A study comparing the adequacy rates of the BioPince (Argon Medical, Frisco, TX; n = 53) 16-gauge and Achieve (Becton Dickinson, Franklin Lakes, NJ; n = 141) 18-gauge biopsy needles for percutaneous liver biopsy in patients with parenchymal liver disease found that the BioPince needle acquired a significantly greater total core length and a great number of portal tracts, with significantly improved adequacy rates and no major complications.[12]

Patient Preparation


Local anesthesia with 1% or 2% lidocaine is used. Some anxious patients may require a small oral or intravenous dose of a benzodiazepine (eg, lorazepam). In rare cases, consideration may be given for the use of procedural sedation (eg, midazolam and fentanyl). Overnight fasting by the patient is usually required prior to the procedure.


The patient should be supine, with his or her right side near the edge of the bed. The patient’s right arm should be above the head. The feet should be angled across the bed to expand the intercostal space as much as possible. Adjust the height of the bed for comfort; the optimal position is  usually at or slightly below the level of the operator's elbows.



Biopsy of Liver via Percutaneous Approach

Proper identification of the biopsy site is of paramount importance. To choose the site, start with percussion over the right upper quadrant. The biopsy site is usually located in the seventh or eighth intercostal space in the midaxillary line. The site can be further confirmed with either routine ultrasonography (US) or a bedside portable ultrasound machine.[13, 14, 15, 16] (See the images and video below.) Be sure to ascertain the direction and a safe depth for the biopsy needle. Also, be sure to eliminate the possibility of bowel juxtaposition along the biopsy tract.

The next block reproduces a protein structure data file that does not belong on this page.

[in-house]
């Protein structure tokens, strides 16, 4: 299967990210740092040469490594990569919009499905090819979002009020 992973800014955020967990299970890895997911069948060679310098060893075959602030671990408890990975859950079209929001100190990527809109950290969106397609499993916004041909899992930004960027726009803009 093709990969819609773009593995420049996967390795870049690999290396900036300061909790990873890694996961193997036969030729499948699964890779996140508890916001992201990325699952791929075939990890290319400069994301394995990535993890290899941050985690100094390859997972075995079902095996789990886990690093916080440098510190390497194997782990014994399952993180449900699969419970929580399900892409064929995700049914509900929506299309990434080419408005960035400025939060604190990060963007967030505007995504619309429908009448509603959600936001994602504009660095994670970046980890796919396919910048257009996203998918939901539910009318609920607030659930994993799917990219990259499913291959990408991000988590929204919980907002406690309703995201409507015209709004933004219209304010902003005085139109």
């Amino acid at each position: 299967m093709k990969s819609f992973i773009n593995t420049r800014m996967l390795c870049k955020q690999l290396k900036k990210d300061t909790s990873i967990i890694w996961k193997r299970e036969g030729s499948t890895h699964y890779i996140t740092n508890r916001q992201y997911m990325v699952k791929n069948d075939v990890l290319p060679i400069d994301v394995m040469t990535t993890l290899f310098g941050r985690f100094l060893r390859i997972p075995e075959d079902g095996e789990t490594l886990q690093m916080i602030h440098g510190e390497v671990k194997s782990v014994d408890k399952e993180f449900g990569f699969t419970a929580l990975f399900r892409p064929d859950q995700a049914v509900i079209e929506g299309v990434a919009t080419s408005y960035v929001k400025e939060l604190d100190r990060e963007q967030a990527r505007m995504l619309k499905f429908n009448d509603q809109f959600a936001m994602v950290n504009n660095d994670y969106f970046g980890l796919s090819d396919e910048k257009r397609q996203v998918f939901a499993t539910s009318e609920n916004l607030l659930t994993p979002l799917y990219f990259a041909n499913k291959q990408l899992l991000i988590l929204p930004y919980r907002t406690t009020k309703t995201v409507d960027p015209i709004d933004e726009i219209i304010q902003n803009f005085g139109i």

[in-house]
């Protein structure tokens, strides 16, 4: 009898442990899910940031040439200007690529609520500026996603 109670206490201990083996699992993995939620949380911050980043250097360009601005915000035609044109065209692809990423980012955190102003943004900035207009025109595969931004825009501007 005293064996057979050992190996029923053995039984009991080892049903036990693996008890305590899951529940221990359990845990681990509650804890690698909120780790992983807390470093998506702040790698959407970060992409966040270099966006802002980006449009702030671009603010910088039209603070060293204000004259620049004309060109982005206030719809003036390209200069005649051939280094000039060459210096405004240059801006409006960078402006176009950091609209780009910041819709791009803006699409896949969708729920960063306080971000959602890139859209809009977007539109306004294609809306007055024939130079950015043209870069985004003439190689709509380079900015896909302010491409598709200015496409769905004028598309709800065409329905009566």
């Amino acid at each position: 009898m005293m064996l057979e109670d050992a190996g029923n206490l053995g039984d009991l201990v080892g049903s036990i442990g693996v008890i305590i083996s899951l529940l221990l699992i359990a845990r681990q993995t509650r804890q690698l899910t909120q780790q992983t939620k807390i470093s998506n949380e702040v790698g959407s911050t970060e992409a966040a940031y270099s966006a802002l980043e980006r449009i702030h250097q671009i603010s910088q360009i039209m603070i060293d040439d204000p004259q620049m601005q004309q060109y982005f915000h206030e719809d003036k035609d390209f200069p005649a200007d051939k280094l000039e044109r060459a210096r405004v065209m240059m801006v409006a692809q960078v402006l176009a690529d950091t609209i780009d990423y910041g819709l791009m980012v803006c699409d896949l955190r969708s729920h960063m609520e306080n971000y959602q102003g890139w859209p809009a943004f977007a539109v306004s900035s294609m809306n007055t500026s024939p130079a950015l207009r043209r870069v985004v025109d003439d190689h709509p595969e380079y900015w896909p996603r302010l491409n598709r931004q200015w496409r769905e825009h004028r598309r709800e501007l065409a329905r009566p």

Percutaneous liver biopsy. Ultrasonography of live Percutaneous liver biopsy. Ultrasonography of liver.
Percutaneous liver biopsy. Hepatic parenchyma and Percutaneous liver biopsy. Hepatic parenchyma and blood vessels as seen on ultrasonography.
Ultrasound-assisted percutaneous liver biopsy. Video courtesy of George Y Wu, MD, PhD.

Careful percussion can also be used to identify the site. Percuss along the midaxillary line, and identify the point of maximal dullness at the end of maximal expiration by the patient (see the first image below). Once the site is identified—again, usually in either the seventh or the eighth intercostal space, corresponding to the second or third space above the right costal margin—mark it with a surgical pen (see the second image below).

Percutaneous liver biopsy. Percussion over liver. Percutaneous liver biopsy. Percussion over liver.